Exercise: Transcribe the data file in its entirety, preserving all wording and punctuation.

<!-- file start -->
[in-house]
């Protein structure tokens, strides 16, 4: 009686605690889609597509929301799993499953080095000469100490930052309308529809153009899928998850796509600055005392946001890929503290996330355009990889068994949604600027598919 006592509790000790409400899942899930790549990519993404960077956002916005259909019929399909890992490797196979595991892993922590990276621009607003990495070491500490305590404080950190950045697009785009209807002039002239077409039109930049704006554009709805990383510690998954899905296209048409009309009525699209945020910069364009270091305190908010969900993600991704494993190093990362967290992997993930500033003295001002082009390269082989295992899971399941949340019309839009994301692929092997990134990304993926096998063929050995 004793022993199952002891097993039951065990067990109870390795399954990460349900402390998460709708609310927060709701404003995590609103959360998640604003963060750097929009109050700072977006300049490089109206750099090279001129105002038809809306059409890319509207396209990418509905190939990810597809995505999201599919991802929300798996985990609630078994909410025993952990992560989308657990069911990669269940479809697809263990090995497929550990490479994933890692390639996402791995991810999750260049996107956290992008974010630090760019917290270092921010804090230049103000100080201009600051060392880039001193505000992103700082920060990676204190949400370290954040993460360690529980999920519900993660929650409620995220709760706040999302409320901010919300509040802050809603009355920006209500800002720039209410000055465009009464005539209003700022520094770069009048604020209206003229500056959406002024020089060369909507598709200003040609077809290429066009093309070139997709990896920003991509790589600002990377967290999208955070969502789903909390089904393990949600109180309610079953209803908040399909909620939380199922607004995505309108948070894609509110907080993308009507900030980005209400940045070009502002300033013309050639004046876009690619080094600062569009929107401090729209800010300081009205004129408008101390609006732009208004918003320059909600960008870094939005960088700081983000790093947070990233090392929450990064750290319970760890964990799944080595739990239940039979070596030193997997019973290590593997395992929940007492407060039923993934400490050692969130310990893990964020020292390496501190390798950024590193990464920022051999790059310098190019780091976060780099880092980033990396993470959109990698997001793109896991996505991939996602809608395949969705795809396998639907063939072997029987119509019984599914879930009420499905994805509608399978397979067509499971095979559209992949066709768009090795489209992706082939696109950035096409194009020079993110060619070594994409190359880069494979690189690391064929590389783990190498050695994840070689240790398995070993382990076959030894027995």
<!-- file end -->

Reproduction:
[in-house]
């Protein structure tokens, strides 16, 4: 009686605690889609597509929301799993499953080095000469100490930052309308529809153009899928998850796509600055005392946001890929503290996330355009990889068994949604600027598919 006592509790000790409400899942899930790549990519993404960077956002916005259909019929399909890992490797196979595991892993922590990276621009607003990495070491500490305590404080950190950045697009785009209807002039002239077409039109930049704006554009709805990383510690998954899905296209048409009309009525699209945020910069364009270091305190908010969900993600991704494993190093990362967290992997993930500033003295001002082009390269082989295992899971399941949340019309839009994301692929092997990134990304993926096998063929050995 004793022993199952002891097993039951065990067990109870390795399954990460349900402390998460709708609310927060709701404003995590609103959360998640604003963060750097929009109050700072977006300049490089109206750099090279001129105002038809809306059409890319509207396209990418509905190939990810597809995505999201599919991802929300798996985990609630078994909410025993952990992560989308657990069911990669269940479809697809263990090995497929550990490479994933890692390639996402791995991810999750260049996107956290992008974010630090760019917290270092921010804090230049103000100080201009600051060392880039001193505000992103700082920060990676204190949400370290954040993460360690529980999920519900993660929650409620995220709760706040999302409320901010919300509040802050809603009355920006209500800002720039209410000055465009009464005539209003700022520094770069009048604020209206003229500056959406002024020089060369909507598709200003040609077809290429066009093309070139997709990896920003991509790589600002990377967290999208955070969502789903909390089904393990949600109180309610079953209803908040399909909620939380199922607004995505309108948070894609509110907080993308009507900030980005209400940045070009502002300033013309050639004046876009690619080094600062569009929107401090729209800010300081009205004129408008101390609006732009208004918003320059909600960008870094939005960088700081983000790093947070990233090392929450990064750290319970760890964990799944080595739990239940039979070596030193997997019973290590593997395992929940007492407060039923993934400490050692969130310990893990964020020292390496501190390798950024590193990464920022051999790059310098190019780091976060780099880092980033990396993470959109990698997001793109896991996505991939996602809608395949969705795809396998639907063939072997029987119509019984599914879930009420499905994805509608399978397979067509499971095979559209992949066709768009090795489209992706082939696109950035096409194009020079993110060619070594994409190359880069494979690189690391064929590389783990190498050695994840070689240790398995070993382990076959030894027995």